“All three hospitals serve residents in Meath East. Each hospital must be safe and provide the best possible service to the people. I’m hopeful the review will answer some of the unanswered questions,” he said.  

Sources have said it is notable that the Ian Counihan, Clinical Director of Our Lady of Lourdes Hospital, who raised concerns about the reconfiguration, is on the working group.

It is understood that the key concern for the health minister is that Government needs to be satisfied that HSE has done what is required in terms of assessing capacity at Drogheda Hospital before any transition would take place. 

It is expected that targets may be set out in order for capacity to be reached over time, and this includes ambulance and out-of-hours service capacity.

‘Waiting times highest in years’

Meanwhile, Guirke said: 

“I am absolutely shocked that the terms of reference do not state where they will invest, enhance and protect our services at Navan Hospital.

“Though a working group has now been established, it seems that it is only in place to ensure the planned reconfiguration of services at Navan Hospital will take place.”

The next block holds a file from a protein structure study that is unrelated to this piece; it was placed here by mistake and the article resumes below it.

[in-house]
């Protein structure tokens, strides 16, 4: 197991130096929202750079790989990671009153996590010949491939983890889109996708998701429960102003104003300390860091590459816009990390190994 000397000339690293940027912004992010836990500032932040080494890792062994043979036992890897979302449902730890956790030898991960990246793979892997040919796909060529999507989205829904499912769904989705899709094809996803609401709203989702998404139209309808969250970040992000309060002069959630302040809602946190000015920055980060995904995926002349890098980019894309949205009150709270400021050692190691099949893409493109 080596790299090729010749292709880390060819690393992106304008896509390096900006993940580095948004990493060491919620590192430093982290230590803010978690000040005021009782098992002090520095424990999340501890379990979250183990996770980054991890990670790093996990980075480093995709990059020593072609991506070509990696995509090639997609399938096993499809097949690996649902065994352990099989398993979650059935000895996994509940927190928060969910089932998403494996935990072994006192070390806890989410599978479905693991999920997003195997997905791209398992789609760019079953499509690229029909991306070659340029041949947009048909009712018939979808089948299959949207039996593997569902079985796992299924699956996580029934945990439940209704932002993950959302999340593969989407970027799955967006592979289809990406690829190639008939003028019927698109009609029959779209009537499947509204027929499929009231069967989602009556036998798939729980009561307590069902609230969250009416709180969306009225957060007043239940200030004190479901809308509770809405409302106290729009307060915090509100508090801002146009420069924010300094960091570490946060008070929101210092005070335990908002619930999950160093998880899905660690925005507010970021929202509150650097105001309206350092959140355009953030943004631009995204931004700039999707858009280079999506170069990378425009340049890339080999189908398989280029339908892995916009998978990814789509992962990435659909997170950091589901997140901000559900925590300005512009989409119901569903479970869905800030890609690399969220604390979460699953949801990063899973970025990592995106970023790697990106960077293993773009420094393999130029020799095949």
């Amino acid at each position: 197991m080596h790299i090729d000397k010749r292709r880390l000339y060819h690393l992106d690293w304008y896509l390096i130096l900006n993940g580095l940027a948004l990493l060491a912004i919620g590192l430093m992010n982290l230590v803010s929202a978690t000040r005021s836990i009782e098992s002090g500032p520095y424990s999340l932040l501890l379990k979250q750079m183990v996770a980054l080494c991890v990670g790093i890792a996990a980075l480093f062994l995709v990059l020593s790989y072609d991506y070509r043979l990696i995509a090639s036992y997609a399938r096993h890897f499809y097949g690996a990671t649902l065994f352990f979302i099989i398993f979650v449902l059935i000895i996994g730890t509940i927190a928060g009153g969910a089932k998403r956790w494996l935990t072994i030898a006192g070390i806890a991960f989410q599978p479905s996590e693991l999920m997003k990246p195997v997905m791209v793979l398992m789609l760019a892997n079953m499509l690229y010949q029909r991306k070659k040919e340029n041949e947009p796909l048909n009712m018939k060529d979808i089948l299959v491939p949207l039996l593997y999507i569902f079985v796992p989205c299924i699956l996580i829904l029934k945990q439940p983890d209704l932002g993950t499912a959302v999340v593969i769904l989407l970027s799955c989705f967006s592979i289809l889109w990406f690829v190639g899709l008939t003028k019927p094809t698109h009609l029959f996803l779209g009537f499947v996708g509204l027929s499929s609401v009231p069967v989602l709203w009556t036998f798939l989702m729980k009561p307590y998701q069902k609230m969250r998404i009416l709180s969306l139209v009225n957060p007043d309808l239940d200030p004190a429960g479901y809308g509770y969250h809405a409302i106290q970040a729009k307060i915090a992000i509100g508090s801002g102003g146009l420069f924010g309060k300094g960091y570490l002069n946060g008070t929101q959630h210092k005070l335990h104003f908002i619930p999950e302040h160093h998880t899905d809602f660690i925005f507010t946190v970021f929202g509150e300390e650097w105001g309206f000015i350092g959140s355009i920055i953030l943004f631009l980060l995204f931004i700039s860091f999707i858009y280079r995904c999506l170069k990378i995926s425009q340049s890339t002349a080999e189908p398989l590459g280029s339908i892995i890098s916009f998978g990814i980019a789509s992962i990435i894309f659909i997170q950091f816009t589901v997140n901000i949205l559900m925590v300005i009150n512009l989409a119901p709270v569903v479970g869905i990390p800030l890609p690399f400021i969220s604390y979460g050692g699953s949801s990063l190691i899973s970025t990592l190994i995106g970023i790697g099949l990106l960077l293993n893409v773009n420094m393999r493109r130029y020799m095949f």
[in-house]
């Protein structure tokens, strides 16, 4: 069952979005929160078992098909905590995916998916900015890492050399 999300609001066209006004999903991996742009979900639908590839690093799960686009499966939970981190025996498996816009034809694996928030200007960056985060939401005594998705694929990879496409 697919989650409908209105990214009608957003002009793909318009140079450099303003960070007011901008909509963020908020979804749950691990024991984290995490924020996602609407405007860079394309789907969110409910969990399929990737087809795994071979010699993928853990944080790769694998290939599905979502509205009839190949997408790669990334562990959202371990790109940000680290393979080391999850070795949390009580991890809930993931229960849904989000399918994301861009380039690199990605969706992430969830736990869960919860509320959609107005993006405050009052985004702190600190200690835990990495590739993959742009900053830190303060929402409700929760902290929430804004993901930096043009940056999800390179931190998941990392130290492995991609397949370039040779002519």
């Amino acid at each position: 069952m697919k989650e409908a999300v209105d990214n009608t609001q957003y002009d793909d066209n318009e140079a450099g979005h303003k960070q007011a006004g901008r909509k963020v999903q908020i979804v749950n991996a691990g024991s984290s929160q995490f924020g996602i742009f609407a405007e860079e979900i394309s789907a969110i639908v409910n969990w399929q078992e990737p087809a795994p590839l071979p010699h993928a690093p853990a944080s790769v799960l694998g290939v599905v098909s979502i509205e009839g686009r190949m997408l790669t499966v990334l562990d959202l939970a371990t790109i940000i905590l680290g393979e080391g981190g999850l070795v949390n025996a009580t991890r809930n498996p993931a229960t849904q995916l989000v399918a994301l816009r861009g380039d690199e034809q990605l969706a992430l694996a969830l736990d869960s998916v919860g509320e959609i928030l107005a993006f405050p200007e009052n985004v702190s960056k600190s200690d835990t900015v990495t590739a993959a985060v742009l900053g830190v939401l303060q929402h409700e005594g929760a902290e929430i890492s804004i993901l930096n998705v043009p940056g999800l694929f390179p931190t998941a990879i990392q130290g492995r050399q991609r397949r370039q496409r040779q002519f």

A&E waiting times are at their highest in years and moving patients from Navan to Drogheda will not improve times, it will just make things worse, he said.

“We have three sitting government ministers in County Meath – Thomas Byrne, Helen McEntee, and Damien English – all of whom have played hopscotch when it comes to the future of Our Lady’s Hospital,” he said. 

O’Rourke said the terms of reference are the final curtain call on the closure of Navan A&E. Nothing in the review terms of reference commit to keeping the emergency department open, he said.

“The whole process by the HSE and the Minister for Health Stephen Donnelly has been wholly unsatisfactory in relation to how they approached the closure of Navan A&E.

“It will take a spectacular challenge by the HSE to deliver more bed capacity and more staff for our hospital and ambulance services while trying to address long waiting times.

“Instead of being railroaded into removing necessary services, we need to see an urgent plan to invest, enhance and address any safety concerns at Our Lady’s Hospital in Navan,” he said. 

Meanwhile, Cathaoirleach of the Save Navan Hospital Campaign and Meath TD Peadar Tóibín also heavily criticised the terms of reference, stating that they have the closure of the emergency department “built into them”.

He called on the Government to include the logical option of strengthening A&E services at Navan with the provision of acute surgery services in Navan into the terms of reference.

“This is what the 200,000 people in Meath want and need. This is what tens of thousands of people marched for. This is our red line,” he said. 

The Journal sought comment from deputies McEntee and English.